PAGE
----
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First edition
(publ. Columbia University Press)

Serendipities: Language and Lunacy (originally published in English, translated by William Weaver) is a 1998 collection of essays by Umberto Eco. Dealing with the history of linguistics and Early Modern concepts of a perfect language, the material in the book overlaps with La ricerca della lingua perfetta. As Eco explains it in his preface, serendipity is the positive outcome of some ill conceived idea.[1]


  1. The Force of Falsity
  2. Languages in Paradise
  3. From Marco Polo to Leibniz: Stories of Intellectual Misunderstandings
  4. The Language of the Austral Land
  5. The Linguistics of Joseph de Maistre

In chapter 1, based on a 1994 lecture held at Bologna University, Eco introduces his thesis about consequences of erroneous beliefs. Chapter 2 contains essentially the same material as chapters 1 and 3 of La ricerca della lingua perfetta, while chapter 3 is a reworking of its chapters 7 and 14(5). Chapters 4 and 5 have been published as essays in honor of Luigi Rosiello and deal with La Terre Australe connue by Gabriel de Foigny and Joseph de Maistre's views as exposed in his Soirees de Saint Petersbourg.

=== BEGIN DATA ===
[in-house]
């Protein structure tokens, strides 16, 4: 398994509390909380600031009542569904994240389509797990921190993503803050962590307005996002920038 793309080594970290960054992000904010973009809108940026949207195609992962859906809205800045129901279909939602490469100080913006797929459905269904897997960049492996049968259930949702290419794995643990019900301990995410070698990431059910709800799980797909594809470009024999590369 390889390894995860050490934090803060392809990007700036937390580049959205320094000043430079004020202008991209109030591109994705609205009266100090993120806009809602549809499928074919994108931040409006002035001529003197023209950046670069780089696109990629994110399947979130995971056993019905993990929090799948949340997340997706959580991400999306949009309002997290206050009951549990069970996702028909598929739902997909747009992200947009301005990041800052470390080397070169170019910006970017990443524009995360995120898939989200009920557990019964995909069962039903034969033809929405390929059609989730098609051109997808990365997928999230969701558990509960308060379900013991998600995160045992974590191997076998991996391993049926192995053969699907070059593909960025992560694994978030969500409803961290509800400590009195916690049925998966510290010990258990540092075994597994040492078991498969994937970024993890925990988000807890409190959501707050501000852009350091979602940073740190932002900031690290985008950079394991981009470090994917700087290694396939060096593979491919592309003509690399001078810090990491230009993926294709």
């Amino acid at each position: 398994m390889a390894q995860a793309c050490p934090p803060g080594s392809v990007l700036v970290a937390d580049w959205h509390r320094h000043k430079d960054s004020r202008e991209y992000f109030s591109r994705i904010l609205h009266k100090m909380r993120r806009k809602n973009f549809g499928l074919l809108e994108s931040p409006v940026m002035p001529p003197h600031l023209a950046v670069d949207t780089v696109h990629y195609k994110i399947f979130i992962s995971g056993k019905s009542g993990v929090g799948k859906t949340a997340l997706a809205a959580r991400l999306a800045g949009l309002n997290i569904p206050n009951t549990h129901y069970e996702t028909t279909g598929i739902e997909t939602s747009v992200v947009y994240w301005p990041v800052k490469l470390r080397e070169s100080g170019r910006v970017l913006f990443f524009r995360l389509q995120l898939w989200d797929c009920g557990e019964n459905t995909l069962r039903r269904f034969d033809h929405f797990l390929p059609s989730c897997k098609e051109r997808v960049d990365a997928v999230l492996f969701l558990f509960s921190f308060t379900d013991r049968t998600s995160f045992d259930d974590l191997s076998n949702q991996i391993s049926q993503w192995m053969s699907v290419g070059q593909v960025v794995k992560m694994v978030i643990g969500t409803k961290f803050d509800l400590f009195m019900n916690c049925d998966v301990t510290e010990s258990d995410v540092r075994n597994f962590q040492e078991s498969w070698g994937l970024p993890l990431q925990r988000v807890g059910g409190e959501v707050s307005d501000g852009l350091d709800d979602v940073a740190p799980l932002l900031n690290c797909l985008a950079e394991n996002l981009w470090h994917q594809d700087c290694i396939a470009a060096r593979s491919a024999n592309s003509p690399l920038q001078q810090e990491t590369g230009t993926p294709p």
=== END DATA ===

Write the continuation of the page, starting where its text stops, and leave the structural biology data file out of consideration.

• Columbia University Press, New York (1998 - trans. William Weaver) ISBN 0-231-11134-7.
  • Phoenix, London (1998).
  • Weidenfeld & Nicolson, London (1999).
  • Harvest Books, Fort Washington, PA (1999) ISBN 0-15-600751-7.


  1. ^ "I wanted to show how ... false beliefs and discoveries totally without credibility could then lead to the discovery of something true (or at least something we consider true today). In the field of the sciences, this mechanism is known as serendipity. An excellent example of it is given us by Columbus.." Eco U., Serendipities, Preface, p. vii